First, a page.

Psychoactive substances are various natural or synthetic compounds that act on the nervous system causing alterations in the functions that regulate thoughts, emotions and behavior.
There are regulations for the control and supervision of the use of these substances, either for recreational use, such as alcohol or tobacco; for drug use, such as tranquilizers or opioid analgesics, or general use, such as industrial solvents. There is a group whose use is considered illegal and authorized only for medical or research purposes, as in the case of cocaine and its derivatives. The use of psychoactive substances always involves a degree of risk of adverse effects on different organs and systems, which can occur in a short term, as in the case of poisoning, which increases the risk of injuries or aggression, and unsafe sexual behavior. Repeated or prolonged use in time of these substances, favors the development of dependence disorders that are chronic and recurrent disorders characterized by severe need of substance and loss of the ability to control their consumption, despite adverse consequences of health status, interpersonal, family, academic, occupational, or legal operation.
Dependence is a brain disorder and people with drug dependence have altered brain structure and function. Dependence is expressed in the form of compulsive behavior, but this behavior is strongly related to changes in the brain occurring over time, with repeated abuse of drugs.
Drug dependence is difficult to control due to compulsive drug use and craving, leading to drug seeking and repetitive use, even in the face of negative health and social consequences.
Investing in evidence-based treatment for substance dependence decreases negative health consequences and social effects (e.g. crime, economic burden, and HIV infection).
Treatment is proven to be cost-effective in both developed and developing countries. For every dollar spent on treatment 7 dollars are returned in cost-savings. It costs less than imprisonment.
The possible short and long term consequences of substance abuse include mortality, morbidity, comorbidity, social isolation, and stigma. People with substance dependence are among the most marginalized in societies and are in need of treatment and care. To incarcerate offenders for drug abuse and dependence is not an effective prevention or treatment strategy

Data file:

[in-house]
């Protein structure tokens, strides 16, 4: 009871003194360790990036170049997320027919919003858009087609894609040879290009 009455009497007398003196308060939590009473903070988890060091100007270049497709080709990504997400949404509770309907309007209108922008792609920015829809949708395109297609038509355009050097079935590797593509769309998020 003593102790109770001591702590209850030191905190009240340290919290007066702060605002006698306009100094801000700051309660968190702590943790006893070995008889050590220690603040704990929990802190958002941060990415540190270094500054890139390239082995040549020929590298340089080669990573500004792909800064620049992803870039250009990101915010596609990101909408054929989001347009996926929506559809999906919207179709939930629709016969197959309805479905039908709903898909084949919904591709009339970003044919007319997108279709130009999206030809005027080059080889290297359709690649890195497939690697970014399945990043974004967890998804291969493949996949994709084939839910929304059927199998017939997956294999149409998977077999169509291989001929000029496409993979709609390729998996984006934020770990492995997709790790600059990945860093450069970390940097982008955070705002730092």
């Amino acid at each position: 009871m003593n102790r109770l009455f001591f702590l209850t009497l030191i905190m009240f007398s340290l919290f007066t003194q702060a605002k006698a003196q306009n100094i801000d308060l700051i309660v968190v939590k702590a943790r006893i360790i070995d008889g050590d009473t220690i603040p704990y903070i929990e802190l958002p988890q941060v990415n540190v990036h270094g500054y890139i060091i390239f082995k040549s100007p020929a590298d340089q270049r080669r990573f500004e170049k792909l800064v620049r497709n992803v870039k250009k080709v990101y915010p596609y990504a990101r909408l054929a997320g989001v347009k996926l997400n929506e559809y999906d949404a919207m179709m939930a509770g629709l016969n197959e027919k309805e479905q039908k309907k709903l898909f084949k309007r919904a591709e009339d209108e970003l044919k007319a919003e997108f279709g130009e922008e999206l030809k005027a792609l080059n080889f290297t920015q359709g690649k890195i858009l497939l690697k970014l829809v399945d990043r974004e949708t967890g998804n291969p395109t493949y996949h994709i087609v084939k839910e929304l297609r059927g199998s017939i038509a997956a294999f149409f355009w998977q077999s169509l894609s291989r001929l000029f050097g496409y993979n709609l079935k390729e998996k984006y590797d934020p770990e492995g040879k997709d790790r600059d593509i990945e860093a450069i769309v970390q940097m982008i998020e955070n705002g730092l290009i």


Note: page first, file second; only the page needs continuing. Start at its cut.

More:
There is no magic solution in treating substance dependence. It is a long process, with varying services, not always adequately available or provided. This is a chronic recurring illness, needing repeated treatments until abstinence is achieved. Aftercare is essential to successful recovery, as well as compliance and responsibility of the patients themselves.
The damage associated with the use of psychoactive substances, short or long term, depends on the interaction of a set of factors such as the type of substance and form of consumption, personal, physical and psychological characteristics of consumers, but also the social context in which consumption occurs.
Numerous interventions based on scientific evidence that are effective in reducing substance abuse and its impact on health, either by preventing the use, early addressing the population at risk, trying dependency or adverse consequences of the use and promoting recovery in the medium and long term. Treatment should be accessible, especially for the most vulnerable, suited to the needs and profile of the user population, maintained in the long term, focusing on the recovery and protected from human rights groups.
The project for the development and implementation of a proposal for the "comprehensive approach to Substance Abuse Disorders and other mental and behavioral disorders concurrence, in Latin America," is part of the agreements developed among the Pan American Health Organization (PAHO/WHO), the Government of Spain and the National Institute of Psychiatry (WHO Collaborating Center), to strengthen the public health approach in addressing problems related to substance use in the countries of the Americas. In order to technically support this project, a working group (Task Force), integrated by experts from Spain and countries of the Americas has been established, coordinated by PAHO/WHO, and with collaboration from the National Institute of Psychiatry "Ramon de la Fuente Muñiz", WHO Collaborating Center in Mexico, and the Government Delegation for the National Drug Plan of Spain (DGPNSDE), through the Spanish Society of Dual Pathology (EDPS).